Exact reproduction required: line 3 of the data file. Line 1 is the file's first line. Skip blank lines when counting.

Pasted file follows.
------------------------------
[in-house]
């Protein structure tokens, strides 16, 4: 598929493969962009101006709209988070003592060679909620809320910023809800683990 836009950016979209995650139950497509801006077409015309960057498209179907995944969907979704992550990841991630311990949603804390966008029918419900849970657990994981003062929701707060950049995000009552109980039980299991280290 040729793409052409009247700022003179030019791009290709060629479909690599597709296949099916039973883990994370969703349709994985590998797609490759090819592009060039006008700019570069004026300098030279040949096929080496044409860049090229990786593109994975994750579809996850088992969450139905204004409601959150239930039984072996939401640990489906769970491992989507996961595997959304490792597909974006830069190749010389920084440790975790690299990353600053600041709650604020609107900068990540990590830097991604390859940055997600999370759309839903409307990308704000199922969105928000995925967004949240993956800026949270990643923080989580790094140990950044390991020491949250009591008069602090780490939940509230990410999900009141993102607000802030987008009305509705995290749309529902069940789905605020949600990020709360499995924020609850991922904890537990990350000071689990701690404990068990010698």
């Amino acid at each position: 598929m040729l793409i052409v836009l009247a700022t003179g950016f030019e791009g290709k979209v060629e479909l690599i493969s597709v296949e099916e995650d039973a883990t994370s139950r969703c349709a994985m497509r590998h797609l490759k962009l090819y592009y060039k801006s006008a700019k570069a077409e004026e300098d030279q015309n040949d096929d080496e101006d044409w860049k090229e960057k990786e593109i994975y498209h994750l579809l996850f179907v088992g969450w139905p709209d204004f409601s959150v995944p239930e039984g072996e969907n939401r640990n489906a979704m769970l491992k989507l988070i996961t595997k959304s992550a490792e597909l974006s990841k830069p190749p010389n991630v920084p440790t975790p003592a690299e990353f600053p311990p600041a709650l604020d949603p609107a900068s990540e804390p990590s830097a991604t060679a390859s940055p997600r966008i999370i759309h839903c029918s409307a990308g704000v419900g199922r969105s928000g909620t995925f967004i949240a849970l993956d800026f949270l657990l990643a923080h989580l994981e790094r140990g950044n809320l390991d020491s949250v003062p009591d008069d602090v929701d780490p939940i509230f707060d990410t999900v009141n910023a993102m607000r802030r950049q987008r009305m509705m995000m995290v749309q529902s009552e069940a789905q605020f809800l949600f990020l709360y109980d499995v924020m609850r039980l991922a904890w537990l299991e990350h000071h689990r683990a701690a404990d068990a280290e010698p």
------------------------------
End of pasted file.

């Amino acid at each position: 598929m040729l793409i052409v836009l009247a700022t003179g950016f030019e791009g290709k979209v060629e479909l690599i493969s597709v296949e099916e995650d039973a883990t994370s139950r969703c349709a994985m497509r590998h797609l490759k962009l090819y592009y060039k801006s006008a700019k570069a077409e004026e300098d030279q015309n040949d096929d080496e101006d044409w860049k090229e960057k990786e593109i994975y498209h994750l579809l996850f179907v088992g969450w139905p709209d204004f409601s959150v995944p239930e039984g072996e969907n939401r640990n489906a979704m769970l491992k989507l988070i996961t595997k959304s992550a490792e597909l974006s990841k830069p190749p010389n991630v920084p440790t975790p003592a690299e990353f600053p311990p600041a709650l604020d949603p609107a900068s990540e804390p990590s830097a991604t060679a390859s940055p997600r966008i999370i759309h839903c029918s409307a990308g704000v419900g199922r969105s928000g909620t995925f967004i949240a849970l993956d800026f949270l657990l990643a923080h989580l994981e790094r140990g950044n809320l390991d020491s949250v003062p009591d008069d602090v929701d780490p939940i509230f707060d990410t999900v009141n910023a993102m607000r802030r950049q987008r009305m509705m995000m995290v749309q529902s009552e069940a789905q605020f809800l949600f990020l709360y109980d499995v924020m609850r039980l991922a904890w537990l299991e990350h000071h689990r683990a701690a404990d068990a280290e010698p």